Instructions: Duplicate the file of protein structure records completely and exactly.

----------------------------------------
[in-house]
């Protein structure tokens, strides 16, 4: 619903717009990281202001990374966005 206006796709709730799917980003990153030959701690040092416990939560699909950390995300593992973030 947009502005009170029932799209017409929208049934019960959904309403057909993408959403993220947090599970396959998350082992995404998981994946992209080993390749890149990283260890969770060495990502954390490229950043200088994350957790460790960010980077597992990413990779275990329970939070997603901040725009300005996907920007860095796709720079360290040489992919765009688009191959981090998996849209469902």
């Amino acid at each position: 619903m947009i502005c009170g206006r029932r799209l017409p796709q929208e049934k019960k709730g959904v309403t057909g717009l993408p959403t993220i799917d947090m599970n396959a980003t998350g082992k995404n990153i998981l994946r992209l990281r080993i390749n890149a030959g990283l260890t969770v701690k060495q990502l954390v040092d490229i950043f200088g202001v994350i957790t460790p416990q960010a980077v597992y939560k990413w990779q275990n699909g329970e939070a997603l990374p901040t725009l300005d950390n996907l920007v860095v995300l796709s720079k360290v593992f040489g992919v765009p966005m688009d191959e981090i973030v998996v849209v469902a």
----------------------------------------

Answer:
[in-house]
């Protein structure tokens, strides 16, 4: 619903717009990281202001990374966005 206006796709709730799917980003990153030959701690040092416990939560699909950390995300593992973030 947009502005009170029932799209017409929208049934019960959904309403057909993408959403993220947090599970396959998350082992995404998981994946992209080993390749890149990283260890969770060495990502954390490229950043200088994350957790460790960010980077597992990413990779275990329970939070997603901040725009300005996907920007860095796709720079360290040489992919765009688009191959981090998996849209469902």
């Amino acid at each position: 619903m947009i502005c009170g206006r029932r799209l017409p796709q929208e049934k019960k709730g959904v309403t057909g717009l993408p959403t993220i799917d947090m599970n396959a980003t998350g082992k995404n990153i998981l994946r992209l990281r080993i390749n890149a030959g990283l260890t969770v701690k060495q990502l954390v040092d490229i950043f200088g202001v994350i957790t460790p416990q960010a980077v597992y939560k990413w990779q275990n699909g329970e939070a997603l990374p901040t725009l300005d950390n996907l920007v860095v995300l796709s720079k360290v593992f040489g992919v765009p966005m688009d191959e981090i973030v998996v849209v469902a």